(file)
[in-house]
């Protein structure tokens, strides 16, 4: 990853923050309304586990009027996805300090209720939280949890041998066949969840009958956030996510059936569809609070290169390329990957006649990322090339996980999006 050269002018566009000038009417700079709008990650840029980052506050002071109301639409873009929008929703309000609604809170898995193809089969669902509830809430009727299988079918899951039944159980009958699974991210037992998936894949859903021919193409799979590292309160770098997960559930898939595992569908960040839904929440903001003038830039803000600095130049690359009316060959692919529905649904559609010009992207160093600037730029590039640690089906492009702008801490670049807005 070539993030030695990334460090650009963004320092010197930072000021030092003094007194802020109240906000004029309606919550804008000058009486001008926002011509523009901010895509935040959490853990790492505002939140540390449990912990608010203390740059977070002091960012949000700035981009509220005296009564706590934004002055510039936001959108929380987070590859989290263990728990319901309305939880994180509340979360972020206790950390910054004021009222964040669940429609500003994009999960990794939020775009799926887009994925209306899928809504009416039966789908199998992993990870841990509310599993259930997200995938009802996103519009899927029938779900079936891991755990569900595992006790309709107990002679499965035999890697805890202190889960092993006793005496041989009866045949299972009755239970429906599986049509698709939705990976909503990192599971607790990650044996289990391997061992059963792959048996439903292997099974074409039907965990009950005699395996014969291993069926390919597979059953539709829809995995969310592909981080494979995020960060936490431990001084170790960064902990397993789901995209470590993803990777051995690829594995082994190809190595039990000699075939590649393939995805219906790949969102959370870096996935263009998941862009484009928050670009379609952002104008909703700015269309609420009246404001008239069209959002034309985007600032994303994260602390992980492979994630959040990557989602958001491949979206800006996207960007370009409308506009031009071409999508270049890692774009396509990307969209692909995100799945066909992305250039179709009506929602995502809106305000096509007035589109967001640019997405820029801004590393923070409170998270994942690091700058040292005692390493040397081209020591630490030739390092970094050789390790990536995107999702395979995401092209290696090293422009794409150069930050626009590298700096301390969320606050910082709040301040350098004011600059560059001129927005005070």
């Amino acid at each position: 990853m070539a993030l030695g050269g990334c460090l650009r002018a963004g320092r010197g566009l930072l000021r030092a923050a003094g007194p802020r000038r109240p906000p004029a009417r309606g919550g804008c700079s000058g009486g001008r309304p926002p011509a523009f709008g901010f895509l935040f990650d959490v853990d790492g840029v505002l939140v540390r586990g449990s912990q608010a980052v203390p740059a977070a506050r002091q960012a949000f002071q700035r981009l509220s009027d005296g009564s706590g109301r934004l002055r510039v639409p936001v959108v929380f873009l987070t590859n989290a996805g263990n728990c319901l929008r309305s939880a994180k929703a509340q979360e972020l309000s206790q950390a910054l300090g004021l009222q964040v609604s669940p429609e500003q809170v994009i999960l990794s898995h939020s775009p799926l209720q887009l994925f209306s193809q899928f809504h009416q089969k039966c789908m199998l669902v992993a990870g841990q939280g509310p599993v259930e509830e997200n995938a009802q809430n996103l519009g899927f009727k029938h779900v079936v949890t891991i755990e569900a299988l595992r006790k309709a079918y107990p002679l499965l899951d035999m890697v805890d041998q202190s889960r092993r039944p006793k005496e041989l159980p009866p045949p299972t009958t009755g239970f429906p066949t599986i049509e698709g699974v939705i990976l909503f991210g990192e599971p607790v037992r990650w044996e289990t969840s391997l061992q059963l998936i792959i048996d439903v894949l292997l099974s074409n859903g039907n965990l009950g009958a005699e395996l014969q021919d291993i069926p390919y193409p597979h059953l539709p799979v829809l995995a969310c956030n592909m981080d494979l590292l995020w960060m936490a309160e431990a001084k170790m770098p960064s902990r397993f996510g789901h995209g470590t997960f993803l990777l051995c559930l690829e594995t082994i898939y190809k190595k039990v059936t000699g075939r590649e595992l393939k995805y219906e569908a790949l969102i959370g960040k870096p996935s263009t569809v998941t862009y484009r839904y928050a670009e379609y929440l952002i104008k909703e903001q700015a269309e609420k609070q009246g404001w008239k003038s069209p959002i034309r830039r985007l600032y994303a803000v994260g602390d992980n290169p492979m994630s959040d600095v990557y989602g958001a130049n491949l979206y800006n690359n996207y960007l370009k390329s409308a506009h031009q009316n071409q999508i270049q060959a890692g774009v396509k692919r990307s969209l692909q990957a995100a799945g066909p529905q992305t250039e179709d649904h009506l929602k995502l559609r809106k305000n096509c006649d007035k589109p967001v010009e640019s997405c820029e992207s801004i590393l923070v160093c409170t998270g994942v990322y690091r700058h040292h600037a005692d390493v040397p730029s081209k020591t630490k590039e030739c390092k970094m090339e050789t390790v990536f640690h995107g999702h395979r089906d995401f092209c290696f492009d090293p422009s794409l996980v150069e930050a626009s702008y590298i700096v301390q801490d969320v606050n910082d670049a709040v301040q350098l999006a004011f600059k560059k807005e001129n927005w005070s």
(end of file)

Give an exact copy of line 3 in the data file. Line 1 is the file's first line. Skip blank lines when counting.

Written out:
């Amino acid at each position: 990853m070539a993030l030695g050269g990334c460090l650009r002018a963004g320092r010197g566009l930072l000021r030092a923050a003094g007194p802020r000038r109240p906000p004029a009417r309606g919550g804008c700079s000058g009486g001008r309304p926002p011509a523009f709008g901010f895509l935040f990650d959490v853990d790492g840029v505002l939140v540390r586990g449990s912990q608010a980052v203390p740059a977070a506050r002091q960012a949000f002071q700035r981009l509220s009027d005296g009564s706590g109301r934004l002055r510039v639409p936001v959108v929380f873009l987070t590859n989290a996805g263990n728990c319901l929008r309305s939880a994180k929703a509340q979360e972020l309000s206790q950390a910054l300090g004021l009222q964040v609604s669940p429609e500003q809170v994009i999960l990794s898995h939020s775009p799926l209720q887009l994925f209306s193809q899928f809504h009416q089969k039966c789908m199998l669902v992993a990870g841990q939280g509310p599993v259930e509830e997200n995938a009802q809430n996103l519009g899927f009727k029938h779900v079936v949890t891991i755990e569900a299988l595992r006790k309709a079918y107990p002679l499965l899951d035999m890697v805890d041998q202190s889960r092993r039944p006793k005496e041989l159980p009866p045949p299972t009958t009755g239970f429906p066949t599986i049509e698709g699974v939705i990976l909503f991210g990192e599971p607790v037992r990650w044996e289990t969840s391997l061992q059963l998936i792959i048996d439903v894949l292997l099974s074409n859903g039907n965990l009950g009958a005699e395996l014969q021919d291993i069926p390919y193409p597979h059953l539709p799979v829809l995995a969310c956030n592909m981080d494979l590292l995020w960060m936490a309160e431990a001084k170790m770098p960064s902990r397993f996510g789901h995209g470590t997960f993803l990777l051995c559930l690829e594995t082994i898939y190809k190595k039990v059936t000699g075939r590649e595992l393939k995805y219906e569908a790949l969102i959370g960040k870096p996935s263009t569809v998941t862009y484009r839904y928050a670009e379609y929440l952002i104008k909703e903001q700015a269309e609420k609070q009246g404001w008239k003038s069209p959002i034309r830039r985007l600032y994303a803000v994260g602390d992980n290169p492979m994630s959040d600095v990557y989602g958001a130049n491949l979206y800006n690359n996207y960007l370009k390329s409308a506009h031009q009316n071409q999508i270049q060959a890692g774009v396509k692919r990307s969209l692909q990957a995100a799945g066909p529905q992305t250039e179709d649904h009506l929602k995502l559609r809106k305000n096509c006649d007035k589109p967001v010009e640019s997405c820029e992207s801004i590393l923070v160093c409170t998270g994942v990322y690091r700058h040292h600037a005692d390493v040397p730029s081209k020591t630490k590039e030739c390092k970094m090339e050789t390790v990536f640690h995107g999702h395979r089906d995401f092209c290696f492009d090293p422009s794409l996980v150069e930050a626009s702008y590298i700096v301390q801490d969320v606050n910082d670049a709040v301040q350098l999006a004011f600059k560059k807005e001129n927005w005070s």